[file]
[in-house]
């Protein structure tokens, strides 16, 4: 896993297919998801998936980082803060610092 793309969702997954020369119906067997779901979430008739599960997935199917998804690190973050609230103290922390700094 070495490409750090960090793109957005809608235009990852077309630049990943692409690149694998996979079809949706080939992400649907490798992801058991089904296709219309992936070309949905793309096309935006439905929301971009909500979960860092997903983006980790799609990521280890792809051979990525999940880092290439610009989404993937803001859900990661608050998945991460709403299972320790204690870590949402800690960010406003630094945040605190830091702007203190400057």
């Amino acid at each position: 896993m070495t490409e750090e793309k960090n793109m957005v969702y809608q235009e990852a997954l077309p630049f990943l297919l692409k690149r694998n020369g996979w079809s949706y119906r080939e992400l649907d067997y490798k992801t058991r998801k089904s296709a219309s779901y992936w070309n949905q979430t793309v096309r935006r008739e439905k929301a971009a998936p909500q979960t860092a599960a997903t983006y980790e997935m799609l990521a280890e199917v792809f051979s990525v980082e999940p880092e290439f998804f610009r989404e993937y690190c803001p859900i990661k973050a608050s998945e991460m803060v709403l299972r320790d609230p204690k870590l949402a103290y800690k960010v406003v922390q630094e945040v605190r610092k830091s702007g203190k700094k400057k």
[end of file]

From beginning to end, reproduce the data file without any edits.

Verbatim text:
[in-house]
């Protein structure tokens, strides 16, 4: 896993297919998801998936980082803060610092 793309969702997954020369119906067997779901979430008739599960997935199917998804690190973050609230103290922390700094 070495490409750090960090793109957005809608235009990852077309630049990943692409690149694998996979079809949706080939992400649907490798992801058991089904296709219309992936070309949905793309096309935006439905929301971009909500979960860092997903983006980790799609990521280890792809051979990525999940880092290439610009989404993937803001859900990661608050998945991460709403299972320790204690870590949402800690960010406003630094945040605190830091702007203190400057």
């Amino acid at each position: 896993m070495t490409e750090e793309k960090n793109m957005v969702y809608q235009e990852a997954l077309p630049f990943l297919l692409k690149r694998n020369g996979w079809s949706y119906r080939e992400l649907d067997y490798k992801t058991r998801k089904s296709a219309s779901y992936w070309n949905q979430t793309v096309r935006r008739e439905k929301a971009a998936p909500q979960t860092a599960a997903t983006y980790e997935m799609l990521a280890e199917v792809f051979s990525v980082e999940p880092e290439f998804f610009r989404e993937y690190c803001p859900i990661k973050a608050s998945e991460m803060v709403l299972r320790d609230p204690k870590l949402a103290y800690k960010v406003v922390q630094e945040v605190r610092k830091s702007g203190k700094k400057k």